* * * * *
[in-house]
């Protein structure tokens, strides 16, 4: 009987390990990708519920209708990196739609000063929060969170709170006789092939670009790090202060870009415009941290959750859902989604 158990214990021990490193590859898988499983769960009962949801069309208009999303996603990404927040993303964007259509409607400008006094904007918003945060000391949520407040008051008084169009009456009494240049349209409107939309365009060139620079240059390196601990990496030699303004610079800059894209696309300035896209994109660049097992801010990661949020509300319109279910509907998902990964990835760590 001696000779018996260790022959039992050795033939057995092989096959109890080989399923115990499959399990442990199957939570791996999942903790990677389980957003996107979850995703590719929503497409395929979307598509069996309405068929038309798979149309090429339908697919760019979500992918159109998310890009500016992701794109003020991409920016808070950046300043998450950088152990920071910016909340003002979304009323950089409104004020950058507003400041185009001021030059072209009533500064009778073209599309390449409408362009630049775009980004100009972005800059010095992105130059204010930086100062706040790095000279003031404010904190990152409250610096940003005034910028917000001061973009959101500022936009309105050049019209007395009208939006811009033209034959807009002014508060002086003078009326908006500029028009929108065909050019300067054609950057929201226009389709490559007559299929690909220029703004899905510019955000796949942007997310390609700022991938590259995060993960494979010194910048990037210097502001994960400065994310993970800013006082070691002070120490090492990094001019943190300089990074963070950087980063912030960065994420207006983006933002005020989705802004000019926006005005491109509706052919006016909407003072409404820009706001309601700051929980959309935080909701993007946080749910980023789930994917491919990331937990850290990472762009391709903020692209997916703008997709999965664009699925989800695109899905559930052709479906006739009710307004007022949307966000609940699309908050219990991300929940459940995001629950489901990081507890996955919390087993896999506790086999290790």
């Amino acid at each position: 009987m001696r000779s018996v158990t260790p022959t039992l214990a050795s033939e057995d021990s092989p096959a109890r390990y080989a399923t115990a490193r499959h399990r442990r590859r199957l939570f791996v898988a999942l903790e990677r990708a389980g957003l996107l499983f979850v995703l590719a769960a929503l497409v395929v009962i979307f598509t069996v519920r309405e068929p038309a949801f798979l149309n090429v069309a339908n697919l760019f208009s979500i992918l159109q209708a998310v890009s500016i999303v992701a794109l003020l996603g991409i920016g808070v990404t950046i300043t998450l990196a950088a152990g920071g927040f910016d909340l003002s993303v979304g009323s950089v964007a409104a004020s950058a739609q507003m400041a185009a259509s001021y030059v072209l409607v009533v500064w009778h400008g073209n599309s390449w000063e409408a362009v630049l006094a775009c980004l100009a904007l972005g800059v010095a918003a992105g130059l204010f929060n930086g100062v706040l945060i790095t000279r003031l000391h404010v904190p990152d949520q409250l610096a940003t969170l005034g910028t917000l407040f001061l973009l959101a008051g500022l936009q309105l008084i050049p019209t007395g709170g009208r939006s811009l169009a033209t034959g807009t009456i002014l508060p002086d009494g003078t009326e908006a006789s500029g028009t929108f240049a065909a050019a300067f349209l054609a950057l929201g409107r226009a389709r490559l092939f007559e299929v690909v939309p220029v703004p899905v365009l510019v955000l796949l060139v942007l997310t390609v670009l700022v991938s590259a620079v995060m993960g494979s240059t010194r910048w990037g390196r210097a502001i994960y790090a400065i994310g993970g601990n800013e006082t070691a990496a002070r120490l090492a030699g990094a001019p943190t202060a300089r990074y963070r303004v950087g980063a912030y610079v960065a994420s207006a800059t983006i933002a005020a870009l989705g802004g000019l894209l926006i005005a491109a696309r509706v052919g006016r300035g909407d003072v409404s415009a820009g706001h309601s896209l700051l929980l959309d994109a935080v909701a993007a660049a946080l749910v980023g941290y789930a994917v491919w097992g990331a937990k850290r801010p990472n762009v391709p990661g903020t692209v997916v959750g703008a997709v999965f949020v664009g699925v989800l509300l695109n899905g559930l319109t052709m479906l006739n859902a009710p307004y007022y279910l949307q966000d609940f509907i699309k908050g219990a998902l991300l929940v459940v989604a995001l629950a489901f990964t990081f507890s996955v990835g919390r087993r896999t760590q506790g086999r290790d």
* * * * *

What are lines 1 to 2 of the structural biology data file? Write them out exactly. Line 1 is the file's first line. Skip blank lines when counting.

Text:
[in-house]
């Protein structure tokens, strides 16, 4: 009987390990990708519920209708990196739609000063929060969170709170006789092939670009790090202060870009415009941290959750859902989604 158990214990021990490193590859898988499983769960009962949801069309208009999303996603990404927040993303964007259509409607400008006094904007918003945060000391949520407040008051008084169009009456009494240049349209409107939309365009060139620079240059390196601990990496030699303004610079800059894209696309300035896209994109660049097992801010990661949020509300319109279910509907998902990964990835760590 001696000779018996260790022959039992050795033939057995092989096959109890080989399923115990499959399990442990199957939570791996999942903790990677389980957003996107979850995703590719929503497409395929979307598509069996309405068929038309798979149309090429339908697919760019979500992918159109998310890009500016992701794109003020991409920016808070950046300043998450950088152990920071910016909340003002979304009323950089409104004020950058507003400041185009001021030059072209009533500064009778073209599309390449409408362009630049775009980004100009972005800059010095992105130059204010930086100062706040790095000279003031404010904190990152409250610096940003005034910028917000001061973009959101500022936009309105050049019209007395009208939006811009033209034959807009002014508060002086003078009326908006500029028009929108065909050019300067054609950057929201226009389709490559007559299929690909220029703004899905510019955000796949942007997310390609700022991938590259995060993960494979010194910048990037210097502001994960400065994310993970800013006082070691002070120490090492990094001019943190300089990074963070950087980063912030960065994420207006983006933002005020989705802004000019926006005005491109509706052919006016909407003072409404820009706001309601700051929980959309935080909701993007946080749910980023789930994917491919990331937990850290990472762009391709903020692209997916703008997709999965664009699925989800695109899905559930052709479906006739009710307004007022949307966000609940699309908050219990991300929940459940995001629950489901990081507890996955919390087993896999506790086999290790």